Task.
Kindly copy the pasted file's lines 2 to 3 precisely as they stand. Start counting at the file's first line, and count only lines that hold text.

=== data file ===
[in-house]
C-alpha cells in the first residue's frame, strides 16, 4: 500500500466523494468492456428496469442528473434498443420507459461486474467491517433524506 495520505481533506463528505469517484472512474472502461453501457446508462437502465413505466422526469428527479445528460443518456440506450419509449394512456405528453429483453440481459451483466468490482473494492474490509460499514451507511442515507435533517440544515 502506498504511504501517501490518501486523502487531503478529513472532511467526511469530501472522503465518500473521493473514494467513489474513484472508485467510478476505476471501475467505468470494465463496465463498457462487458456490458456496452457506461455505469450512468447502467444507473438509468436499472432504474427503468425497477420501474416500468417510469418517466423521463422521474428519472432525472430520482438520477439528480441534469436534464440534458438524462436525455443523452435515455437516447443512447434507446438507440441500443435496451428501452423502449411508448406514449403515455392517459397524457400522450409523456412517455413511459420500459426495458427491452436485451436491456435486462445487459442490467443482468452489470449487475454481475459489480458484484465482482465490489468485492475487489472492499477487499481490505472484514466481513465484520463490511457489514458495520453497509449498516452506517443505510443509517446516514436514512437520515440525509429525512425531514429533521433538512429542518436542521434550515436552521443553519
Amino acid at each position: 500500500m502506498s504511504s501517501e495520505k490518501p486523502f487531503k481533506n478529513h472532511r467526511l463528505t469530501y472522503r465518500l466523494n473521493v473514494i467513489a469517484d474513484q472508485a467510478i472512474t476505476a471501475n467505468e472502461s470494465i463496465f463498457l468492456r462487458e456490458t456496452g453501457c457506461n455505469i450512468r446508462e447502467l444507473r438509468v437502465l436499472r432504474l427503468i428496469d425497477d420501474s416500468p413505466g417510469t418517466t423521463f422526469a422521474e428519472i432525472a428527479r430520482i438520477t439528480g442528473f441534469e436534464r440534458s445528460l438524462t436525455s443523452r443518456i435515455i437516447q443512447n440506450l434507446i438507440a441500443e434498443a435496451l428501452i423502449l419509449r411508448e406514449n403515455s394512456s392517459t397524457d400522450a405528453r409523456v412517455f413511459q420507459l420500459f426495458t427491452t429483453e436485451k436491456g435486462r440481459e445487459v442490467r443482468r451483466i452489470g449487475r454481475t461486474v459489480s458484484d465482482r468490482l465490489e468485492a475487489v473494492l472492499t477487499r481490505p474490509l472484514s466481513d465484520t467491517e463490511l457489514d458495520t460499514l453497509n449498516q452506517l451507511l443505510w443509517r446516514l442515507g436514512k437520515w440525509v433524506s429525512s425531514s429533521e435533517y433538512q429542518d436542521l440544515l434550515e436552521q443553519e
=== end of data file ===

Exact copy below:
C-alpha cells in the first residue's frame, strides 16, 4: 500500500466523494468492456428496469442528473434498443420507459461486474467491517433524506 495520505481533506463528505469517484472512474472502461453501457446508462437502465413505466422526469428527479445528460443518456440506450419509449394512456405528453429483453440481459451483466468490482473494492474490509460499514451507511442515507435533517440544515 502506498504511504501517501490518501486523502487531503478529513472532511467526511469530501472522503465518500473521493473514494467513489474513484472508485467510478476505476471501475467505468470494465463496465463498457462487458456490458456496452457506461455505469450512468447502467444507473438509468436499472432504474427503468425497477420501474416500468417510469418517466423521463422521474428519472432525472430520482438520477439528480441534469436534464440534458438524462436525455443523452435515455437516447443512447434507446438507440441500443435496451428501452423502449411508448406514449403515455392517459397524457400522450409523456412517455413511459420500459426495458427491452436485451436491456435486462445487459442490467443482468452489470449487475454481475459489480458484484465482482465490489468485492475487489472492499477487499481490505472484514466481513465484520463490511457489514458495520453497509449498516452506517443505510443509517446516514436514512437520515440525509429525512425531514429533521433538512429542518436542521434550515436552521443553519
Amino acid at each position: 500500500m502506498s504511504s501517501e495520505k490518501p486523502f487531503k481533506n478529513h472532511r467526511l463528505t469530501y472522503r465518500l466523494n473521493v473514494i467513489a469517484d474513484q472508485a467510478i472512474t476505476a471501475n467505468e472502461s470494465i463496465f463498457l468492456r462487458e456490458t456496452g453501457c457506461n455505469i450512468r446508462e447502467l444507473r438509468v437502465l436499472r432504474l427503468i428496469d425497477d420501474s416500468p413505466g417510469t418517466t423521463f422526469a422521474e428519472i432525472a428527479r430520482i438520477t439528480g442528473f441534469e436534464r440534458s445528460l438524462t436525455s443523452r443518456i435515455i437516447q443512447n440506450l434507446i438507440a441500443e434498443a435496451l428501452i423502449l419509449r411508448e406514449n403515455s394512456s392517459t397524457d400522450a405528453r409523456v412517455f413511459q420507459l420500459f426495458t427491452t429483453e436485451k436491456g435486462r440481459e445487459v442490467r443482468r451483466i452489470g449487475r454481475t461486474v459489480s458484484d465482482r468490482l465490489e468485492a475487489v473494492l472492499t477487499r481490505p474490509l472484514s466481513d465484520t467491517e463490511l457489514d458495520t460499514l453497509n449498516q452506517l451507511l443505510w443509517r446516514l442515507g436514512k437520515w440525509v433524506s429525512s425531514s429533521e435533517y433538512q429542518d436542521l440544515l434550515e436552521q443553519e